Timing is everything, besides if the water came in winter.

Of course in the west you often have mountains around and so one can chase the bloom elevationally as spring proceeds upslope. Those low deserts go fast and early. In general especially migrant landbirds are where the bugs are, and the bugs are where the bloom is. As spring progresses each couple weeks you move upslope to 2000, then 4000 feet and can still be in peak spring bloom. Above and below the bloom zone often have seemingly nothing, the bloom zone is bonkers with activity. If you have some real mountains like in CA, you can do this into May and June up at 8000' and higher. The bloom is where the action is.

Great cacti pix, is there anyone that doesn't like cactus? Besides those that lost a battle with Giant Jumping Cholla. Or grabbed a Beavertail and said "look no spines" just before they realized they were wrong. All that protection, a nearly fierce appearance, with the most delicate beautiful flowers, and often awesome fruit, which are invariably popular wildlife items. A fair number of them are moth pollenated at night methinks.
They have the tongue for that. I believe Saguaro are mostly pollenated by bats, as are a few other things, maybe Century Plant and some other Yuccas. There was a bat cam in AZ of bats hitting a hummingbird feeder at night, lots of them are nectar junkies/pollenators.

Thanks for sharing some of the desert with us! Great stuff EL.

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We cannot solve our problems with the same thinking we used when we created them.
Look deep into nature, and then you will understand everything better.
both - Albert Einstein

enhydra lutris's picture

@dystopian
We skipped Agua Caliente this year, though we usually try to spend one afternoon there. In fact, we didn't get too far west of Yaqui Well on this trip since we went inland straight up Montezuma grade instead of our usual ramble out to scissors crossing and then up San Felipe Road. Like you, I was out there often as a kid with the family going out camping, picnicking, or just roaming multiple times per year. We skipped Ocotillo Wells this year too. We stopped by the evening hawk watch site one evening and pretty much struck out, but learned of Little Surprise Canyon (Little Surprise Valley?). It runs to the south off of the trailhead lot for Hellhole Canyon, and really was a surprise, a lot of blooms, including ghost flowers. The fiddlehead (03262019-71) and bush in 03262019-64 were up there. It climbs up somewhat parallel to Montezuma Grade. Thee are a couple of ghost flowers from there in this pic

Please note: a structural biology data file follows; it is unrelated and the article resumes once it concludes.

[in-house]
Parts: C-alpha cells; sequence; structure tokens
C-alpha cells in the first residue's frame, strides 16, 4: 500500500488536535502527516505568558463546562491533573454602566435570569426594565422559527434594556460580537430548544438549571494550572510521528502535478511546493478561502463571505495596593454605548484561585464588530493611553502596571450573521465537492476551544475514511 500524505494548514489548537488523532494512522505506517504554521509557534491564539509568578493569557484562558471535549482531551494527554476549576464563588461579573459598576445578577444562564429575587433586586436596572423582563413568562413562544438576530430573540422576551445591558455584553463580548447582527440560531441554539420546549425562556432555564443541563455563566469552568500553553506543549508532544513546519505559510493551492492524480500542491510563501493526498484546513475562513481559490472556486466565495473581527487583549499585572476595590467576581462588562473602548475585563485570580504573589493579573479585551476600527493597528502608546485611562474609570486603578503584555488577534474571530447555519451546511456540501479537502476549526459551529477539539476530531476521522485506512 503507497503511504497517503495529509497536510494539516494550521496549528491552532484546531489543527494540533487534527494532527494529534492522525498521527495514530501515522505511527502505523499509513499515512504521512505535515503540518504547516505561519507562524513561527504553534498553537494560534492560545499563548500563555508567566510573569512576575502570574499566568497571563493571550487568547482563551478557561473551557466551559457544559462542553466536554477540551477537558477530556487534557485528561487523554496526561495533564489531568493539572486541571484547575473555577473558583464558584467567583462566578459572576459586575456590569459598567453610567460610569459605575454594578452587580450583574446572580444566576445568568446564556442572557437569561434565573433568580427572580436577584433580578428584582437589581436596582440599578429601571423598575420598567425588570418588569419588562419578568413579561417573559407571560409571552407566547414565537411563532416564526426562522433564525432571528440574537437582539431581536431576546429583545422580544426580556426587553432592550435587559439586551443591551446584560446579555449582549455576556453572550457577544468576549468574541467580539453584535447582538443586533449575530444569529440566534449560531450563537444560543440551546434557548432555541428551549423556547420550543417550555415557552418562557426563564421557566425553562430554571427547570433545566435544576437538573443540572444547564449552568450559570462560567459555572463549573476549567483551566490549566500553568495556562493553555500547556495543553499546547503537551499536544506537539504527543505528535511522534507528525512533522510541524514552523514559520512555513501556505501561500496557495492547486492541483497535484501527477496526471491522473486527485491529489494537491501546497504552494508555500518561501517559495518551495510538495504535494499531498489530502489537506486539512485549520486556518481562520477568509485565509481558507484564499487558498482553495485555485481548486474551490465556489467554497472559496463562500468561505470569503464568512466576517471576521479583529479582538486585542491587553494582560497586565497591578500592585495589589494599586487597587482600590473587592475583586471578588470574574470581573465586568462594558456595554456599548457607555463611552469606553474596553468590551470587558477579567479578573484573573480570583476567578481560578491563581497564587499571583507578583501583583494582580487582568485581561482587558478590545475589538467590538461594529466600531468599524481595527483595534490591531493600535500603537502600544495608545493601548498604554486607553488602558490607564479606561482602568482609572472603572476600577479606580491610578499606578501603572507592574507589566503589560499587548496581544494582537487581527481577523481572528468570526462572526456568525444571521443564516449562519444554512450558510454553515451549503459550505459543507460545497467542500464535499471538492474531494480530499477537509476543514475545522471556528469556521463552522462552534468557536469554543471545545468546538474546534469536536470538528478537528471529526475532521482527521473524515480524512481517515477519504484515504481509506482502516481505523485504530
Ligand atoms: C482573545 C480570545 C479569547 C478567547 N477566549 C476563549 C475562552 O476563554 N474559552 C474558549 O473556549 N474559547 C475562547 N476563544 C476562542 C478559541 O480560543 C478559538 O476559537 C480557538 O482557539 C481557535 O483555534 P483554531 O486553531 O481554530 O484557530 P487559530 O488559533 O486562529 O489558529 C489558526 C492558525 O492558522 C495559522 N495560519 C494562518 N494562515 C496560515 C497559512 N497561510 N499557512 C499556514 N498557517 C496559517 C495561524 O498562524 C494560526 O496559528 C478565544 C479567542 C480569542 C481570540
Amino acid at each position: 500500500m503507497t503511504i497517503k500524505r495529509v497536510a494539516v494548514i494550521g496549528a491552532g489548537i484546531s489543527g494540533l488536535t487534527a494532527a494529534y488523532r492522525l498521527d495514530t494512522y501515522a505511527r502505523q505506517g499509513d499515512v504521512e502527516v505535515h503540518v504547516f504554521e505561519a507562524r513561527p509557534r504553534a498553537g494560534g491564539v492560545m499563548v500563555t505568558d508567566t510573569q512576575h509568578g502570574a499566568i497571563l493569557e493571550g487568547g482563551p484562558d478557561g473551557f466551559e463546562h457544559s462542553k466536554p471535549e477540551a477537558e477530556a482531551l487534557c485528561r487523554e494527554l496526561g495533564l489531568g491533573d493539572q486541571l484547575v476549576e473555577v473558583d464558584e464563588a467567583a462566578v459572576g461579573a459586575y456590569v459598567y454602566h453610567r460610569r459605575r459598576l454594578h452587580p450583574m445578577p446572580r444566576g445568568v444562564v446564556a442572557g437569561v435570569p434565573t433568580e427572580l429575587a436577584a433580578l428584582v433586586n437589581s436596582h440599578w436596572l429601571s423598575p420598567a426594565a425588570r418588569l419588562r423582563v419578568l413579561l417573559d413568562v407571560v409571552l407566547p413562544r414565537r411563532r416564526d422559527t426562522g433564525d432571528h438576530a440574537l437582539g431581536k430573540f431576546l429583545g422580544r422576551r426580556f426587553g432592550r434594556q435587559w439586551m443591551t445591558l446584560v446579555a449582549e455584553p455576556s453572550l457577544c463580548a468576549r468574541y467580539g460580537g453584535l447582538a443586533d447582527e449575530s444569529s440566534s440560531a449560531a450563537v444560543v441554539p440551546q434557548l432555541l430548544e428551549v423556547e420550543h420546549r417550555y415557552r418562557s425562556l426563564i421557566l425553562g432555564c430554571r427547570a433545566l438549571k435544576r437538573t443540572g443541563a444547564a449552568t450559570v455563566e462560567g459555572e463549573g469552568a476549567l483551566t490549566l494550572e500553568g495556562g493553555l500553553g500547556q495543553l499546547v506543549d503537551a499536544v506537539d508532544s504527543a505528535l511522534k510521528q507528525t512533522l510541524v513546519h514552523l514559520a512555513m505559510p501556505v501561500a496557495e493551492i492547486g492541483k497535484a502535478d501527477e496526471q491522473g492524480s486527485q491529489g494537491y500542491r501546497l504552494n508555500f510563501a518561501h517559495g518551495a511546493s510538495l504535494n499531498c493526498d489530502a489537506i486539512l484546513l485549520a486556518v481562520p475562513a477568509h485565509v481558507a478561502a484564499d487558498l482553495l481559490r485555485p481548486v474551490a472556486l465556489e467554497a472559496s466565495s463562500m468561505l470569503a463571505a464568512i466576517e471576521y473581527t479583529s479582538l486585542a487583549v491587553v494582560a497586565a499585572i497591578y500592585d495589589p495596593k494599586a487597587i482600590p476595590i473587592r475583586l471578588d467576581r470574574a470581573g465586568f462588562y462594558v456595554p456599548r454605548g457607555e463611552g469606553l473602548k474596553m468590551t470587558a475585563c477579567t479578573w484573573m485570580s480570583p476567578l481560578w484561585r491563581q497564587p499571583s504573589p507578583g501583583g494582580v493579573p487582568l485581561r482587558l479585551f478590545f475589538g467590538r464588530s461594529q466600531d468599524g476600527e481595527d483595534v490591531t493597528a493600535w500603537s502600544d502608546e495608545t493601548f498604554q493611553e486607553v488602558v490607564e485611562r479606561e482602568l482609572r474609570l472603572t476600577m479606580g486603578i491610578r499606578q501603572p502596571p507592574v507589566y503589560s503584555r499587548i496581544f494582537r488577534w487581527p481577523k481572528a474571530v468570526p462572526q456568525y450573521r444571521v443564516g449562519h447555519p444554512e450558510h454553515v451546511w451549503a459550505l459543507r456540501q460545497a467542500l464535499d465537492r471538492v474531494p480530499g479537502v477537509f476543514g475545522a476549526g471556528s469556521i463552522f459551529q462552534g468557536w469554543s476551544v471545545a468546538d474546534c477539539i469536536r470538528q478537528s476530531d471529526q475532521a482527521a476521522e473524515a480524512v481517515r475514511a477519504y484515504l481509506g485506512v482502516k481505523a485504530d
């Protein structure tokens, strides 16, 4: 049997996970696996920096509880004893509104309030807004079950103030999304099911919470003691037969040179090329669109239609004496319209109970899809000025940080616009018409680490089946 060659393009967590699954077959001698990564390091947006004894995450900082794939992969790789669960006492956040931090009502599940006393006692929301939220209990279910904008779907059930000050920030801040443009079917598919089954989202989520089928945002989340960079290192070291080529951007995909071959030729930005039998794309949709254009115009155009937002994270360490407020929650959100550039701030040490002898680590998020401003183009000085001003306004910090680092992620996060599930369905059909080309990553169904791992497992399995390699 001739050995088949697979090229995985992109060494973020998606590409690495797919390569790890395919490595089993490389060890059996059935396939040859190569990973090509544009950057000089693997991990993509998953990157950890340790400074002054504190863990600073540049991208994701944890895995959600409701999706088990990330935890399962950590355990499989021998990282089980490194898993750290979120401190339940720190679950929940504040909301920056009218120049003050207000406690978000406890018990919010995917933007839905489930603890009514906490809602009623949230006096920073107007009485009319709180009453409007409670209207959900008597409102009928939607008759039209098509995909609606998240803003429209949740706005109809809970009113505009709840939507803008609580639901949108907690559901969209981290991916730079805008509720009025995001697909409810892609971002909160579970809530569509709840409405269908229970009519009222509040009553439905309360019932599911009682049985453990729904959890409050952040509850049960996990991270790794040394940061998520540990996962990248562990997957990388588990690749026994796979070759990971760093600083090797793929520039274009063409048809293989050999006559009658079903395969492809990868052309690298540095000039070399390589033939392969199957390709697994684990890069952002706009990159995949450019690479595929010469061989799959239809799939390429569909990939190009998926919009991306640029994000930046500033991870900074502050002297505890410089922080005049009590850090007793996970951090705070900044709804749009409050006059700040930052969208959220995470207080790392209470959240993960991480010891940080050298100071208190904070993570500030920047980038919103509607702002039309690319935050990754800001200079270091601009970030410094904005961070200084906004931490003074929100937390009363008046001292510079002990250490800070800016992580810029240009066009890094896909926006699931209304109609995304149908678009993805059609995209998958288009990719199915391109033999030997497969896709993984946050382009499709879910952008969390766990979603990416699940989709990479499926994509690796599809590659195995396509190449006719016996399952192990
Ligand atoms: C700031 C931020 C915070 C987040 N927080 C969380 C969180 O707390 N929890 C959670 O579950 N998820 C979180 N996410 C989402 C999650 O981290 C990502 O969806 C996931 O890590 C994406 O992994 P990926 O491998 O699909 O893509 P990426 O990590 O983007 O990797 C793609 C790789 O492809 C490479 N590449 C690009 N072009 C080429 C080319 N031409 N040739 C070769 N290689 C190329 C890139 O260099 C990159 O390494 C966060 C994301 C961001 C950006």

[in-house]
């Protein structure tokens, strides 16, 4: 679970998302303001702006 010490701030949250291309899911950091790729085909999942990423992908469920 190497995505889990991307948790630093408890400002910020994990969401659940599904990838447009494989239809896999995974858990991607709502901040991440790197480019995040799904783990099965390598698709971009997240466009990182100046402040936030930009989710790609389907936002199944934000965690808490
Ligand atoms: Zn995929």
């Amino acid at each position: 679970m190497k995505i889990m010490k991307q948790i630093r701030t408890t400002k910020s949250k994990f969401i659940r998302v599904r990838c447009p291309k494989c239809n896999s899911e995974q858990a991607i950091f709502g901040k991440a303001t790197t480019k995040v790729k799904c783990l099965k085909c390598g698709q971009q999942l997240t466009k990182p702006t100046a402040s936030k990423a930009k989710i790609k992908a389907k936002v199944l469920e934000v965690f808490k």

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Have a good one.

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That, in its essence, is fascism--ownership of government by an individual, by a group, or by any other controlling private power. -- Franklin D. Roosevelt --

dystopian's picture

@enhydra lutris wow very cool neat flower... I have heard of that canyon, some birders go there methinks.

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We cannot solve our problems with the same thinking we used when we created them.
Look deep into nature, and then you will understand everything better.
both - Albert Einstein

enhydra lutris's picture

@dystopian
Agua Caliente, Tamarisk Grove, and the approaches to Elephant Trees and Split Mountain. Also the ancient village site out Mine Wash. Then again, I didn't start birding until long after I moved to the Bay Area. I suspect that all of San Felipe Wash would be good, it's simpl a question of how far you wish to walk and how much time you wish to spend sitting in hot sun. Tamarisk has the added benefit of a decent chance to spot some borrego on the ridge west of Yaqui Pass.

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That, in its essence, is fascism--ownership of government by an individual, by a group, or by any other controlling private power. -- Franklin D. Roosevelt --

enhydra lutris's picture

Enjoy.

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That, in its essence, is fascism--ownership of government by an individual, by a group, or by any other controlling private power. -- Franklin D. Roosevelt --

dystopian's picture